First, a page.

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USD Bounces Off of Support as Sterling Gets Smashed

USD Bounces Off of Support as Sterling Gets Smashed

James Stanley, Senior Strategist

Talking Points:

- USD ran down to a confluent zone of Fibonacci support to end last week, driven by US rate hike expectations getting kicked lower and further-out on the heels of Friday’s NFP report.

- As we move closer to the Brexit vote in the UK, polls continue to show a slight majority to the ‘leave’ camp, thereby bringing additional risk into the British Pound. GBP/USD gapped lower to start the week after another poll showed a majority of respondents would be voting to leave the EU.

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Friday’s price action saw a precipitous drop in the US Dollar as rate hike expectations for June got considerably priced-out of markets as it’s become increasingly less likely that we’ll see an actual hike when the bank meets next week. And this came after a month of May that saw multiple Fed members talk up the prospect of 2-3 rate hikes throughout 2016 which, deductively, meant that June or July would be a likely target as the bank would probably not look to hike rates in both September and December.

But Friday’s abysmal NFP print has brought that into question, and while it may sound ridiculous for such an important matter as interest rate policy to be decided by a single data point, this does speak to the larger overall slowdown that’s been seen in US data of recent. Last month’s NFP report also came in under-line and that print was revised even lower on Friday. After April’s NFP report in the first week of May, rate hike expectations for June dropped all the way to 5%. Throughout the month, as multiple Fed members talked up the prospect of 2-3 hikes in 2016, those expectations went all the way up to 30%. After last Friday’s NFP report those odds were down to 2%. So it doesn’t appear likely that we’ll be getting a hike out of the Fed next month; so the natural next question is whether we might see a move in July (26-27) or September (20-21) at the next two upcoming Fed meetings.

Speaking later today, we hear from Chair Yellen in Philadelphia and this will be the first Fed commentary that markets receive after last Friday’s NFP report. As we closed last week, the US Dollar found itself on an interesting level of support zone of 11,836-11,837 on the US Dollar Index. This is a confluent Fibonacci retracement level as 11,837 is the 61.8% retracement of the 2002 high to the 2011 low; and 11,836 is the 38.2% retracement of the prior major move, taking last April’s high to last May’s low.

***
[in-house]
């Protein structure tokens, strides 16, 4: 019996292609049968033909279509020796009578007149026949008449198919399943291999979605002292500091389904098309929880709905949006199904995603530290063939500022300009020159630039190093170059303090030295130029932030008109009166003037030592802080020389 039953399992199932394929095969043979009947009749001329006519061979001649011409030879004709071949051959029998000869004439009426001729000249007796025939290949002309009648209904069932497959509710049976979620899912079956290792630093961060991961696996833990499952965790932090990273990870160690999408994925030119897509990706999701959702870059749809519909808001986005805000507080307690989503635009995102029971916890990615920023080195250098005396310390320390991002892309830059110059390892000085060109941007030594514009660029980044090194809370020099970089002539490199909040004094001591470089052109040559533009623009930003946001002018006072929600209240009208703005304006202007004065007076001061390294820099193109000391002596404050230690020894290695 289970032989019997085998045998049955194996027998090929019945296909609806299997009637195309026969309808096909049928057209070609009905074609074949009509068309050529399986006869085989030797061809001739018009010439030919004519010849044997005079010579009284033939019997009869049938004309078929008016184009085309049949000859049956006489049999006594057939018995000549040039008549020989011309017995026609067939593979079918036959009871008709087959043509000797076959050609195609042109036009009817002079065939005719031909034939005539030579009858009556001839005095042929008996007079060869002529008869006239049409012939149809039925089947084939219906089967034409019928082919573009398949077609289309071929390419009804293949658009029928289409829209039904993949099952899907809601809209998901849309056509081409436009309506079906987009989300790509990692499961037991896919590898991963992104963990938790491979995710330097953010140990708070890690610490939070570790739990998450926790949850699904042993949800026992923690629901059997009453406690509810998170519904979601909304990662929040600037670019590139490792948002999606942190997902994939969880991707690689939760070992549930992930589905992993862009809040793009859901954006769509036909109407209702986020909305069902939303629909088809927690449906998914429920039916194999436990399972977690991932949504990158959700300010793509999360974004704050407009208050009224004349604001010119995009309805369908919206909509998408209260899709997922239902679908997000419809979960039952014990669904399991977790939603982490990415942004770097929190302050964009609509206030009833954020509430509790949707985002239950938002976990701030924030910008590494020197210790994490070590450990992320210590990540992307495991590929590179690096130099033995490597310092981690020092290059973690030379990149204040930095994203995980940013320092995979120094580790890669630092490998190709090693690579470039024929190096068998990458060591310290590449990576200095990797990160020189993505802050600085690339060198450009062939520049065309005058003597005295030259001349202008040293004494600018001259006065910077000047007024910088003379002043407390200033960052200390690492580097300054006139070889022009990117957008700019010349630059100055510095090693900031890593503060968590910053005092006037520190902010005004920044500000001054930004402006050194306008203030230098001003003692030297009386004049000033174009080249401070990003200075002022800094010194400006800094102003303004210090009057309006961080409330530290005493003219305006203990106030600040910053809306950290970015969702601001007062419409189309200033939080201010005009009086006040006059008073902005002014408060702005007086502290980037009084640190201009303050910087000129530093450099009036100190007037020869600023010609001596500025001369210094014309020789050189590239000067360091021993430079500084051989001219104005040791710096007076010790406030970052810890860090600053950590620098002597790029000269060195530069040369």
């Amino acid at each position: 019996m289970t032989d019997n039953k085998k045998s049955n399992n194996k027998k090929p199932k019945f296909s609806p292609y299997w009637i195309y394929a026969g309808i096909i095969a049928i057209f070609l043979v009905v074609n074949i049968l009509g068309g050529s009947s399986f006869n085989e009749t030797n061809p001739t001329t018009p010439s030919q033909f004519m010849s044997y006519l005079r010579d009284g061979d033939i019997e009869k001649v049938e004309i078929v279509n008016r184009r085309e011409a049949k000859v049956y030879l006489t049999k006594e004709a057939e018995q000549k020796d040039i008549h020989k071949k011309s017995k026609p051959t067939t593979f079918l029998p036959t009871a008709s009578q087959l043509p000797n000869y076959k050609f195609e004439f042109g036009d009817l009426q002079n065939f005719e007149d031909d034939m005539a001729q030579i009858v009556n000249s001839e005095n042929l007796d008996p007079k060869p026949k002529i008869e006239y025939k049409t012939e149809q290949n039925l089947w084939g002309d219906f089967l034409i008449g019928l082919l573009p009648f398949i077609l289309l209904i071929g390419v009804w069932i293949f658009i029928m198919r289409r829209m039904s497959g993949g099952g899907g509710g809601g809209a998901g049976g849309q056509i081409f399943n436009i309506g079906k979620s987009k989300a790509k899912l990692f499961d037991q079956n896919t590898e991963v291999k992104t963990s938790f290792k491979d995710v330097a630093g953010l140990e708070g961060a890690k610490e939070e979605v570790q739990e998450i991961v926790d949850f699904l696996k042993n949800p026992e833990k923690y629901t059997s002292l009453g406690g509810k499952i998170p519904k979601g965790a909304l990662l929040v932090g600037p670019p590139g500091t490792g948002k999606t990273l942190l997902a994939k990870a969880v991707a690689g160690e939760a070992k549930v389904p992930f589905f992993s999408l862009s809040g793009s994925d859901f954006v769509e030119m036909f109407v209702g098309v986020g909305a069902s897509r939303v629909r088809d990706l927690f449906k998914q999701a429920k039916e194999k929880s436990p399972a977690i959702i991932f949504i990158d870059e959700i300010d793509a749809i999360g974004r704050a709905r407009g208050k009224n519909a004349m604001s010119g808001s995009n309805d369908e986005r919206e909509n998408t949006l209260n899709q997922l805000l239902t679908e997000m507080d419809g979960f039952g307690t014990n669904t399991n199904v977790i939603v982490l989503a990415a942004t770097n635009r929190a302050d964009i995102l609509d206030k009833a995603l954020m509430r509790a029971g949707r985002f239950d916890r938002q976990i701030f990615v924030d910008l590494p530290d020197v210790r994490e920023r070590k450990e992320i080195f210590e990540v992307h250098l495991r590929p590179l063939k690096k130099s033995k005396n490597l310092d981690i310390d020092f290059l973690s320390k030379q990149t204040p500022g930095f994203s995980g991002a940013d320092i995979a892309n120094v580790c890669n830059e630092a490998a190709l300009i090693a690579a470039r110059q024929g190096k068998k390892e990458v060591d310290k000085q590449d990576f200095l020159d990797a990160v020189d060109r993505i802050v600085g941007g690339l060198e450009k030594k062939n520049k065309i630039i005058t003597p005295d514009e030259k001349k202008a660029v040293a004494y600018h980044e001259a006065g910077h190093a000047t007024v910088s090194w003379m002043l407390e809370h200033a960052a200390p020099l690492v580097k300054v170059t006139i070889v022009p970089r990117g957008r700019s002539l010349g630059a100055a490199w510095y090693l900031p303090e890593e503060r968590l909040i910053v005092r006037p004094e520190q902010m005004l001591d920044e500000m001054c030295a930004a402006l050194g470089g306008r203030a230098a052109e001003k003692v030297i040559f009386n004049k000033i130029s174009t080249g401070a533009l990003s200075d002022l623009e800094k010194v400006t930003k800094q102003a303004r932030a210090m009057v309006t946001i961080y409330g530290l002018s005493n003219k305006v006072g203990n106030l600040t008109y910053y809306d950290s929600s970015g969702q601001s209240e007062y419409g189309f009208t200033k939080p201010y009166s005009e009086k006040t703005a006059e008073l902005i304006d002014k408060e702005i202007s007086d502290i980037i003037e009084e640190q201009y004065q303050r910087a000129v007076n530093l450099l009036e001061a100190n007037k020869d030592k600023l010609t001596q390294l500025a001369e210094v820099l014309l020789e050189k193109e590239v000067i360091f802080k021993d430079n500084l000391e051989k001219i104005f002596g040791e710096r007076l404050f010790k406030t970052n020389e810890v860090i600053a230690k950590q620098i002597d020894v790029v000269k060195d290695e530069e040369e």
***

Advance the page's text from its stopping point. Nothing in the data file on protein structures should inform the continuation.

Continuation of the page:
Price action gapped higher to start the week and, as of this writing, has yet to fill that gap. Prices have moved to a short-term swing high in the 11,880 area as seen below. Moving forward, should rate expectations for the US continue to dwindle lower and further out into the future, we’ll likely see this support give way; and traders can use such a level in their approaches as a) near term targets for short positions and b) a basis level with which to look for short-side resumption by waiting for a break of this support, and then looking to sell resistance at the old, prior zone of support.

But if the Fed does continue talking up more aggressive rate hike policy despite the slowdown seen in data (much as what markets had to contend with in May), prices on USD can certainly continue driving higher.

Charts prepared by James Stanley

British Pound Gaps Down but UK Stocks Rally: Another gap that has yet to fill can be seen in the British Pound, after the Cable gapped lower to open the week as another Brexit poll has shown a slight majority to the ‘leave’ camp. And while these may just be ‘polls’ that might not have a huge bearing on the actual vote, the fact that we’ve seen multiple polls over the last week highlighting a slight majority to the leave camp means that investors need to take this risk a lot more seriously.

But curiously, this risk-off move is only evident in the spot rate of the British Pound, as the UK 100 has been flying higher on the day into a previous stubborn zone of resistance that price action was unable to breakthrough for two weeks.

Charts prepared by James Stanley

The British Pound, however, has not been so bullish. The chart below illustrates that major move that we saw on Friday after GBP/USD found resistance on the 61.8% retracement of the 30-year move in the pair, taking the 1985 low at 1.0500 to the 2007 high. The unfilled gap shows the move over the weekend, and thus far on the week, we can see support attempting to build around the 1.4371 Fibonacci level.

Charts prepared by James Stanley

--- Written by James Stanley, Analyst for

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